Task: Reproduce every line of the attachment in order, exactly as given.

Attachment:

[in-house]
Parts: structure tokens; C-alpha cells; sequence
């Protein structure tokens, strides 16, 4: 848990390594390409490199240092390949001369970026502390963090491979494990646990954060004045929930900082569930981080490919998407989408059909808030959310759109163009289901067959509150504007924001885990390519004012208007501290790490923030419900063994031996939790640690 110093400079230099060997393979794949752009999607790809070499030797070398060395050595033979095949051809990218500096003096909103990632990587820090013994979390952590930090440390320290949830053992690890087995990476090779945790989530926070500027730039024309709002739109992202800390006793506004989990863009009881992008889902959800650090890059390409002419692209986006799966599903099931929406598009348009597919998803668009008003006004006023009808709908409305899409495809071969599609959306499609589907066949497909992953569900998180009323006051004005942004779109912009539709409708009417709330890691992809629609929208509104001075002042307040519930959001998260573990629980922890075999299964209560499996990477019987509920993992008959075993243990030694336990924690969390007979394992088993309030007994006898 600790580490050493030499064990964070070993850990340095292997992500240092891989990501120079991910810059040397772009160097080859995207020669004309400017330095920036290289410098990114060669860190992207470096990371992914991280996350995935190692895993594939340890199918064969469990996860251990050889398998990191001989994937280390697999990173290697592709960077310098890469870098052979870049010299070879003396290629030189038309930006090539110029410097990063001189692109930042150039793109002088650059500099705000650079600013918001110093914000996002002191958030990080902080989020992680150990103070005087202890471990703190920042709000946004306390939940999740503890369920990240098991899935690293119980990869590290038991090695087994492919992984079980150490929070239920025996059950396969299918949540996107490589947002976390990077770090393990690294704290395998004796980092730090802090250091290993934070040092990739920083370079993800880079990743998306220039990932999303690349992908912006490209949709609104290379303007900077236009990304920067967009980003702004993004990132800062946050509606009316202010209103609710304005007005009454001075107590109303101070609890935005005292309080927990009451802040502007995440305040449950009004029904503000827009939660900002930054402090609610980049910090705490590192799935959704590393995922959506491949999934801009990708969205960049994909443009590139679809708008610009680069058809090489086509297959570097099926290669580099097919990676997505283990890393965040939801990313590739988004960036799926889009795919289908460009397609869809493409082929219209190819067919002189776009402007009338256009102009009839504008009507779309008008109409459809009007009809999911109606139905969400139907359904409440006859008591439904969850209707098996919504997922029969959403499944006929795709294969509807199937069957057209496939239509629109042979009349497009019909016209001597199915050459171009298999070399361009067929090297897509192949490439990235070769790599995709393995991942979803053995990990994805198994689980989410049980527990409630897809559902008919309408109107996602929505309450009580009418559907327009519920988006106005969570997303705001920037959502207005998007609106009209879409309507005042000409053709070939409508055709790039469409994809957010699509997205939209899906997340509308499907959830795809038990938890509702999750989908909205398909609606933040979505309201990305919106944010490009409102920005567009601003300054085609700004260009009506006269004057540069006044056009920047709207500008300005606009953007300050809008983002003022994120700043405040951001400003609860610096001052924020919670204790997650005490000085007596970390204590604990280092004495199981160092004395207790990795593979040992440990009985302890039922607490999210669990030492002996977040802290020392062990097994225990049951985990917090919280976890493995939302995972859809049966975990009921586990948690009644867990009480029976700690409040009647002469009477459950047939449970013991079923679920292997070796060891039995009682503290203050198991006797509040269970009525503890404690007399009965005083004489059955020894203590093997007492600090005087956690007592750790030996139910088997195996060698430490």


[in-house]
Parts: structure tokens; C-alpha cells; sequence
């Protein structure tokens, strides 16, 4: 848990390594390409490199240092390949001369970026502390963090491979494990646990954060004045929930900082569930981080490919998407989408059909808030959310759109163009289901067959509150504007924001885990390519004012208007501290790490923030419900063994031996939790640690 110093400079230099060997393979794949752009999607790809070499030797070398060395050595033979095949051809990218500096003096909103990632990587820090013994979390952590930090440390320290949830053992690890087995990476090779945790989530926070500027730039024309709002739109992202800390006793506004989990863009009881992008889902959800650090890059390409002419692209986006799966599903099931929406598009348009597919998803668009008003006004006023009808709908409305899409495809071969599609959306499609589907066949497909992953569900998180009323006051004005942004779109912009539709409708009417709330890691992809629609929208509104001075002042307040519930959001998260573990629980922890075999299964209560499996990477019987509920993992008959075993243990030694336990924690969390007979394992088993309030007994006898 600790580490050493030499064990964070070993850990340095292997992500240092891989990501120079991910810059040397772009160097080859995207020669004309400017330095920036290289410098990114060669860190992207470096990371992914991280996350995935190692895993594939340890199918064969469990996860251990050889398998990191001989994937280390697999990173290697592709960077310098890469870098052979870049010299070879003396290629030189038309930006090539110029410097990063001189692109930042150039793109002088650059500099705000650079600013918001110093914000996002002191958030990080902080989020992680150990103070005087202890471990703190920042709000946004306390939940999740503890369920990240098991899935690293119980990869590290038991090695087994492919992984079980150490929070239920025996059950396969299918949540996107490589947002976390990077770090393990690294704290395998004796980092730090802090250091290993934070040092990739920083370079993800880079990743998306220039990932999303690349992908912006490209949709609104290379303007900077236009990304920067967009980003702004993004990132800062946050509606009316202010209103609710304005007005009454001075107590109303101070609890935005005292309080927990009451802040502007995440305040449950009004029904503000827009939660900002930054402090609610980049910090705490590192799935959704590393995922959506491949999934801009990708969205960049994909443009590139679809708008610009680069058809090489086509297959570097099926290669580099097919990676997505283990890393965040939801990313590739988004960036799926889009795919289908460009397609869809493409082929219209190819067919002189776009402007009338256009102009009839504008009507779309008008109409459809009007009809999911109606139905969400139907359904409440006859008591439904969850209707098996919504997922029969959403499944006929795709294969509807199937069957057209496939239509629109042979009349497009019909016209001597199915050459171009298999070399361009067929090297897509192949490439990235070769790599995709393995991942979803053995990990994805198994689980989410049980527990409630897809559902008919309408109107996602929505309450009580009418559907327009519920988006106005969570997303705001920037959502207005998007609106009209879409309507005042000409053709070939409508055709790039469409994809957010699509997205939209899906997340509308499907959830795809038990938890509702999750989908909205398909609606933040979505309201990305919106944010490009409102920005567009601003300054085609700004260009009506006269004057540069006044056009920047709207500008300005606009953007300050809008983002003022994120700043405040951001400003609860610096001052924020919670204790997650005490000085007596970390204590604990280092004495199981160092004395207790990795593979040992440990009985302890039922607490999210669990030492002996977040802290020392062990097994225990049951985990917090919280976890493995939302995972859809049966975990009921586990948690009644867990009480029976700690409040009647002469009477459950047939449970013991079923679920292997070796060891039995009682503290203050198991006797509040269970009525503890404690007399009965005083004489059955020894203590093997007492600090005087956690007592750790030996139910088997195996060698430490």